257

Is there any way to tell sed to output only captured groups? For example given the input:

This is a sample 123 text and some 987 numbers

and pattern:

/([\d]+)/

Could I get only 123 and 987 output in the way formatted by back references?

307

The key to getting this to work is to tell sed to exclude what you don't want to be output as well as specifying what you do want.

string='This is a sample 123 text and some 987 numbers'
echo "$string" | sed -rn 's/[^[:digit:]]*([[:digit:]]+)[^[:digit:]]+([[:digit:]]+)[^[:digit:]]*/\1 \2/p'

This says:

  • don't default to printing each line (-n)
  • exclude zero or more non-digits
  • include one or more digits
  • exclude one or more non-digits
  • include one or more digits
  • exclude zero or more non-digits
  • print the substitution (p)

In general, in sed you capture groups using parentheses and output what you capture using a back reference:

echo "foobarbaz" | sed 's/^foo\(.*\)baz$/\1/'

will output "bar". If you use -r (-E for OS X) for extended regex, you don't need to escape the parentheses:

echo "foobarbaz" | sed -r 's/^foo(.*)baz$/\1/'

There can be up to 9 capture groups and their back references. The back references are numbered in the order the groups appear, but they can be used in any order and can be repeated:

echo "foobarbaz" | sed -r 's/^foo(.*)b(.)z$/\2 \1 \2/'

outputs "a bar a".

If you have GNU grep (it may also work in BSD, including OS X):

echo "$string" | grep -Po '\d+'

or variations such as:

echo "$string" | grep -Po '(?<=\D )(\d+)'

The -P option enables Perl Compatible Regular Expressions. See man 3 pcrepattern or man 3 pcresyntax.

  • 22
    As a note, OSX Mountain Lion no longer supports PCRE in grep. – yincrash Aug 9 '12 at 15:20
  • 1
    As a side-note, grep -o option is not supported on Solaris 9. Also, Solaris 9 does not support the sed -r option. :( – Daniel Kats Oct 23 '12 at 15:42
  • 7
    Ask your sysadmin to install gsed. You'd be amazed at what a few donuts will get you... – avgvstvs Dec 11 '12 at 13:08
  • 3
    Note that you might need to prefix the '(' and ')' with '\', I don't know why. – lumbric May 9 '14 at 9:40
  • 7
    @lumbric: If you're referring to the sed example, if you use the -r option (or -E for OS X, IIRC) you don't need to escape the parentheses. The difference is that between basic regular expressions and extended regular expressions (-r). – Paused until further notice. May 9 '14 at 10:51
52

Sed has up to nine remembered patterns but you need to use escaped parentheses to remember portions of the regular expression.

See here for examples and more detail

  • 55
    sed -e 's/version=\(.+\)/\1/' input.txt this will still output the whole input.txt – Pablo May 6 '10 at 0:28
  • 4
    @Pablo 's comment should be the accepted answer – Hilikus Apr 28 '15 at 17:02
  • @Pablo, In your pattern you have to write \+ instead of +. And I dont understand why people use -e for just one sed command. – Fredrick Gauss Nov 10 '17 at 12:23
  • 1
    use sed -e -n 's/version=\(.+\)/\1/p' input.txt see: mikeplate.com/2012/05/09/… – awattar Apr 10 '18 at 9:43
  • I'd suggest using sed -E to use the so-called "modern" or "extended" regular expressions that look a lot closer to Perl/Java/JavaScript/Go/whatever flavors. (Compare to grep -E or egrep.) The default syntax has those strange escaping rules and is considered "obsolete". For more info on the differences between the two, run man 7 re_format. – AndrewF Nov 28 '18 at 3:51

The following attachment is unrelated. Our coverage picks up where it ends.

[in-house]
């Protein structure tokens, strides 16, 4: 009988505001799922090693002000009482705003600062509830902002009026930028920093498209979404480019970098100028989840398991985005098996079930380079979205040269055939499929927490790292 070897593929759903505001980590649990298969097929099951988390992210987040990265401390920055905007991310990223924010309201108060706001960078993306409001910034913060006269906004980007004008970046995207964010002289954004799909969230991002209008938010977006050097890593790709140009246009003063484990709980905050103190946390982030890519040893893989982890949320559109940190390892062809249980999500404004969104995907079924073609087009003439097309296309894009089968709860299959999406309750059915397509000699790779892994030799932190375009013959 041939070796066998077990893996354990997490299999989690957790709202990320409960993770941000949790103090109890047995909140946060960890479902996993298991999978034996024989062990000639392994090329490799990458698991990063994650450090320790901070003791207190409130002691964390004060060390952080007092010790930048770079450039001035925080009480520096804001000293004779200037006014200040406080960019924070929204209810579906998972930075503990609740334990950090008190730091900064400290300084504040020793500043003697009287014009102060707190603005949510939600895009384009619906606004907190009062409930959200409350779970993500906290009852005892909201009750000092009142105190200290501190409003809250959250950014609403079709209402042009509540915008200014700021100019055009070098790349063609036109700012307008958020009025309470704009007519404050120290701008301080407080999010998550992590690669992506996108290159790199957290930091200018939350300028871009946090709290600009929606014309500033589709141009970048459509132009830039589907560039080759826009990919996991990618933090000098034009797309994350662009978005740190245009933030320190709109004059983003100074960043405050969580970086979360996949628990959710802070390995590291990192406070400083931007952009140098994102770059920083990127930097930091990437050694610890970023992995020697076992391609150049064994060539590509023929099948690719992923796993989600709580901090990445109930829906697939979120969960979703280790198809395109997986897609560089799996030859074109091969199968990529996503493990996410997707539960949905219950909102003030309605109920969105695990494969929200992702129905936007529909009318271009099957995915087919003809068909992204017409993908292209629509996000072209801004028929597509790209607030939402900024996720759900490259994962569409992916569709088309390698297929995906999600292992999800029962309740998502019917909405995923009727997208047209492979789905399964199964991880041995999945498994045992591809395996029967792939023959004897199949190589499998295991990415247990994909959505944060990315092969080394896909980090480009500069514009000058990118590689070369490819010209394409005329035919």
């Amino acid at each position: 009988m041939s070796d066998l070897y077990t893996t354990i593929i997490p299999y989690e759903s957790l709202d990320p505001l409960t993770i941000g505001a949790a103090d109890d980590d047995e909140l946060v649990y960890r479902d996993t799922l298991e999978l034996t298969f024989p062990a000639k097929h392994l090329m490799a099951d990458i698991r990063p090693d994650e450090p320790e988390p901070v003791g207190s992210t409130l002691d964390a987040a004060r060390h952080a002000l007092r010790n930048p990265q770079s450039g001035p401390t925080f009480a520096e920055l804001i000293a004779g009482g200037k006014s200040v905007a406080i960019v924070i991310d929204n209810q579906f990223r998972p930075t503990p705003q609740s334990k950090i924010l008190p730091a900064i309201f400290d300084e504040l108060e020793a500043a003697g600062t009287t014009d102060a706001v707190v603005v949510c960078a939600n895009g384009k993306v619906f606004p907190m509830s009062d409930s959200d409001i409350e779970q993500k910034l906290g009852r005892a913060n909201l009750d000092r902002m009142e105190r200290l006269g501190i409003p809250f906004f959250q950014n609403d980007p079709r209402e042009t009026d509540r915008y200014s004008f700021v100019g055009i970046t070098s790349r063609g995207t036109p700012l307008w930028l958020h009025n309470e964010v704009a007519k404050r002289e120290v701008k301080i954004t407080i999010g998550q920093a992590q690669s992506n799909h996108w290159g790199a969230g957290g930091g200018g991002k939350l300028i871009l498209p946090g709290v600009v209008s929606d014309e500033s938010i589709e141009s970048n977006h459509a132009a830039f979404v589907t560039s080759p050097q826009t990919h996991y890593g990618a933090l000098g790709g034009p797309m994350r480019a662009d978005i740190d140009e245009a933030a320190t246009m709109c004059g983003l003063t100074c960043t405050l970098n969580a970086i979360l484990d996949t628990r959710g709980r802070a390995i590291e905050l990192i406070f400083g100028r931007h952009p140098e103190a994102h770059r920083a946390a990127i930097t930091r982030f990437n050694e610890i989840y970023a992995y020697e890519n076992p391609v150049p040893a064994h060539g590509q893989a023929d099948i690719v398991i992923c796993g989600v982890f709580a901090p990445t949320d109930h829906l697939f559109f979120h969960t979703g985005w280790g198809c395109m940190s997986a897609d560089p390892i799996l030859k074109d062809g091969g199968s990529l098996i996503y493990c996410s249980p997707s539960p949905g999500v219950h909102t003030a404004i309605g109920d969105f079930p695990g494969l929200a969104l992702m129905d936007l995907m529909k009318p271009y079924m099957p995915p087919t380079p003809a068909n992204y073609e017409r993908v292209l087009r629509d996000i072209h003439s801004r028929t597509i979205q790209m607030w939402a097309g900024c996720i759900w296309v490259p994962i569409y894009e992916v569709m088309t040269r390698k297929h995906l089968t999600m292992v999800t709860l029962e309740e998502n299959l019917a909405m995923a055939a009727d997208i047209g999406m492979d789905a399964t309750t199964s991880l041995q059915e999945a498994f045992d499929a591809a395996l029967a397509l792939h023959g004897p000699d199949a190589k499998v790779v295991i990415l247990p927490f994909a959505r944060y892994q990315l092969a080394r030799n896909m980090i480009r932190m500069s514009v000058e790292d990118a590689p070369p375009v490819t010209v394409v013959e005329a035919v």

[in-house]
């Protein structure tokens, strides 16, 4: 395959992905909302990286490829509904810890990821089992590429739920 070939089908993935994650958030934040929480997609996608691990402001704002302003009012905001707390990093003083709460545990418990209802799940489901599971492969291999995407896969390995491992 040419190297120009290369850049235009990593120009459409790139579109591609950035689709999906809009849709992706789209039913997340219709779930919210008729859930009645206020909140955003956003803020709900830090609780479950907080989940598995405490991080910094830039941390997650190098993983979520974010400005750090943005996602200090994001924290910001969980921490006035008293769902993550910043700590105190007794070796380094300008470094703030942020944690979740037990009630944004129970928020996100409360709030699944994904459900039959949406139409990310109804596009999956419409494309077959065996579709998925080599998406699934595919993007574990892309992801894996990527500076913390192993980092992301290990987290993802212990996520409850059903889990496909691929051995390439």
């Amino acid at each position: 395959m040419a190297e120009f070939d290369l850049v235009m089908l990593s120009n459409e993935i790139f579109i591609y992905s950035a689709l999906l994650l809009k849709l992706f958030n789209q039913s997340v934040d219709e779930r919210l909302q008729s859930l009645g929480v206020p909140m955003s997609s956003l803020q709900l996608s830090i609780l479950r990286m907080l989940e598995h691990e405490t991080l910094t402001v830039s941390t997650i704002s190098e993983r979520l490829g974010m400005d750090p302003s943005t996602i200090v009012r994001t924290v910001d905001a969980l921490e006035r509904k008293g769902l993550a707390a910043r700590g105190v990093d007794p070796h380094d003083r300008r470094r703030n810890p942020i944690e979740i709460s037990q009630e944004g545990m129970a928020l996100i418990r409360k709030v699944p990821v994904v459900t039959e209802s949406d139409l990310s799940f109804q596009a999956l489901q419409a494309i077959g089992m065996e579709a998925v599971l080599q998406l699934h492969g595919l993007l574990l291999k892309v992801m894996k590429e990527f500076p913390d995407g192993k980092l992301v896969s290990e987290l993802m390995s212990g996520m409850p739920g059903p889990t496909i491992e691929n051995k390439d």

30

you can use grep

grep -Eow "[0-9]+" file
  • 4
    @ghostdog74: Absolutely agree with you. How can I get greo to output only captured groups? – Pablo May 6 '10 at 1:24
  • 1
    @Michael - that's why the o option is there - unixhelp.ed.ac.uk/CGI/man-cgi?grep : -o, --only-matching Show only the part of a matching line that matches PATTERN – Bert F May 6 '10 at 11:36
  • 13
    @Bert F: I understand the matching part, but it's not capturing group. What I want is to have like this ([0-9]+).+([abc]{2,3}) so there are 2 capturing groups. I want to output ONLY capturing groups by backreferences or somehow else. – Pablo May 6 '10 at 12:11
  • Hello Michael. Did you managed to extract nth captured group by grep ? – doc_id Mar 14 '11 at 8:30
  • 1
    @Pablo: grep's only outputting what matches. To give it multiple groups, use multiple expressions: grep -Eow -e "[0-9]+" -e "[abc]{2,3}" I don't know how you could require those two expressions to be on one line aside from piping from a previous grep (which could still not work if either pattern matches more than once on a line). – idbrii Oct 3 '12 at 17:56
9

I believe the pattern given in the question was by way of example only, and the goal was to match any pattern.

If you have a sed with the GNU extension allowing insertion of a newline in the pattern space, one suggestion is:

> set string = "This is a sample 123 text and some 987 numbers"
>
> set pattern = "[0-9][0-9]*"
> echo $string | sed "s/$pattern/\n&\n/g" | sed -n "/$pattern/p"
123
987
> set pattern = "[a-z][a-z]*"
> echo $string | sed "s/$pattern/\n&\n/g" | sed -n "/$pattern/p"
his
is
a
sample
text
and
some
numbers

These examples are with tcsh (yes, I know its the wrong shell) with CYGWIN. (Edit: For bash, remove set, and the spaces around =.)

  • @Joseph: thanks, however, based on my task I feel like grep is more natural, like ghostdog74 suggested. Just need to figure out how to make grep output the capture groups only, not the whole match. – Pablo May 6 '10 at 5:59